Whoa. Just whoa.
Let's start from the beginning. As we saw last issue, Dick has entered the Sculptor's mind, and she takes him on a tour of the place. She shows him Mother, with a young Orphan, murdering her parents. The Sculptor tells Dick that Mother saw David as Adam and she as Eve in her pursuit to create Eden. (Creepy.) It raises some questions that the authors don't answer here, namely how Mother got her hands on David and why she went after him in the first place. After all, the Sculptor tells us that Mother somehow knew about her telepathic powers. What attracted her to David? The Sculptor also confirms (not surprisingly) that he's a sociopath, enjoying inflicting the trauma on children that the Sculptor later molds. For her part, the Sculptor accepts the role that she played in cultivating this trauma. But, she stresses to Dick that she did it because she felt that she was the only one who could help the children, minimizing the trauma and then rushing them out the door of the Nursery for a chance at a regular life. For his part, Dick believes her, and he begins to lobby her to help him fight Mother.
In walking Dick through Mother's methods, the Sculptor divides the children into two groups. First, you've got the sleeper agents (like, it seems, Tim). As the Sculptor says, they're doctors and lawyers and the like; Dick could never reach them. To win, he has to stop Mother directly, but the Sculptor urges him to save the other group of children first: the kids still in the Nursery. They're not yet Mother's children, so they're vulnerable. The Sculptor tells Dick that she's helping him because she wants to protect them, though she refuses to return with him, for reasons that she doesn't elaborate. (It's implied that it would just be too traumatic, and she's trying to make her break.)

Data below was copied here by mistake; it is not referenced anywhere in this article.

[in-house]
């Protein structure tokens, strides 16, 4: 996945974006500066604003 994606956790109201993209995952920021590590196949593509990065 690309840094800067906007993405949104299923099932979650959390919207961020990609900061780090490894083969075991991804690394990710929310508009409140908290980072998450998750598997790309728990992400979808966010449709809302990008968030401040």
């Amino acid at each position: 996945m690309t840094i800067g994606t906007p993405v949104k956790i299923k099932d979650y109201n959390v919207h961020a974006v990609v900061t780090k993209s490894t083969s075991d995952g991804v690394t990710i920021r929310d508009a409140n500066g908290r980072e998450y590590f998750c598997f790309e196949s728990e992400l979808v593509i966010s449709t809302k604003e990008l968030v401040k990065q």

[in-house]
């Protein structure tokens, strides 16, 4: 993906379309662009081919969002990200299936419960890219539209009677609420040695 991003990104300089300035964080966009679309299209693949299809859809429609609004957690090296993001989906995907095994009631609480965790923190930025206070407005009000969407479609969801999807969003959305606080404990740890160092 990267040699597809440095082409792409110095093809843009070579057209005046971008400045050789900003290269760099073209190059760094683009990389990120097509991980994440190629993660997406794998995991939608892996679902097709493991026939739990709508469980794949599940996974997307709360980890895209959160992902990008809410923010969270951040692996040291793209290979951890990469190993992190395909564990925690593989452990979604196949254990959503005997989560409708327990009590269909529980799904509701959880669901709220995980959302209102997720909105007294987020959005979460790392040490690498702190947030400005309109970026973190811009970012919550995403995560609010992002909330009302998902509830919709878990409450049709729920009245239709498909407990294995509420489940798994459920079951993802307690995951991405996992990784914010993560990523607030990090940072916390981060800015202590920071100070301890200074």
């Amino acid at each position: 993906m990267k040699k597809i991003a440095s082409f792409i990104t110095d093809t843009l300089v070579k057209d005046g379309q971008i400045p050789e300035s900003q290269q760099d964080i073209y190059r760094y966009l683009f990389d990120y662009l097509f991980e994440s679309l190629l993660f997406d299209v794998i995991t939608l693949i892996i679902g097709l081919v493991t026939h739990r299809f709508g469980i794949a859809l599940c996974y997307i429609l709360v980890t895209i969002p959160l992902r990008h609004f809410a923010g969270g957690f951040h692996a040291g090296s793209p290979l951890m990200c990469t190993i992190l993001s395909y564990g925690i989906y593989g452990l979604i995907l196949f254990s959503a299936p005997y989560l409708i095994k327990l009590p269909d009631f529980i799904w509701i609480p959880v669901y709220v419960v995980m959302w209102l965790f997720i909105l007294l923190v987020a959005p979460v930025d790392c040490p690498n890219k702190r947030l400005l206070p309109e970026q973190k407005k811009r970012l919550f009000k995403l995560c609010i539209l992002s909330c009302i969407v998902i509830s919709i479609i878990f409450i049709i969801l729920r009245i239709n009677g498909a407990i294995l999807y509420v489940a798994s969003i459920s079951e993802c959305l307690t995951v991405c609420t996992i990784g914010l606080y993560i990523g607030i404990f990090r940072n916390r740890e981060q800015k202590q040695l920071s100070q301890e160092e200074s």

At this stage, though, we still don't know why Mother has developed this "new approach" that makes the trauma and the manipulation unnecessary. (We learned last issue that she's using Crane's fear gas to do so.) If the Sculptor has now been made redundant, as she says that she has been, then has Orphan been made so as well? For an already unstable guy, it's probably not a good sigh of things to come.
But, this issue's big moment is when the Sculptor finally takes Dick to Batman's conversation with Mother. When Mother confronts him with evidence that Dick revealed Bruce's secret identity to her by going after Crane on his own, Bruce agrees that Dick isn't the partner that he hoped that he would be. Dick is suitably rattled, particularly when Bruce demands that he be the one to kill the parents of the candidate that Mother has identified to replace him. As the reader, it's easy to assume that Bruce is just playing along with Mother to get more information. But, given the ending of the first issue, we also know (or, at least, think we know) that Bruce really does kill the candidate's parents. As such, it lends some weight here to the idea that he actually does what he says that he's going to do here. That said, Snyder and Tynion are going to have to explain why he agreed to kill so readily for us to buy it. As Dick says, not killing is rule one. Why does he abandon it?
*** (three of five stars)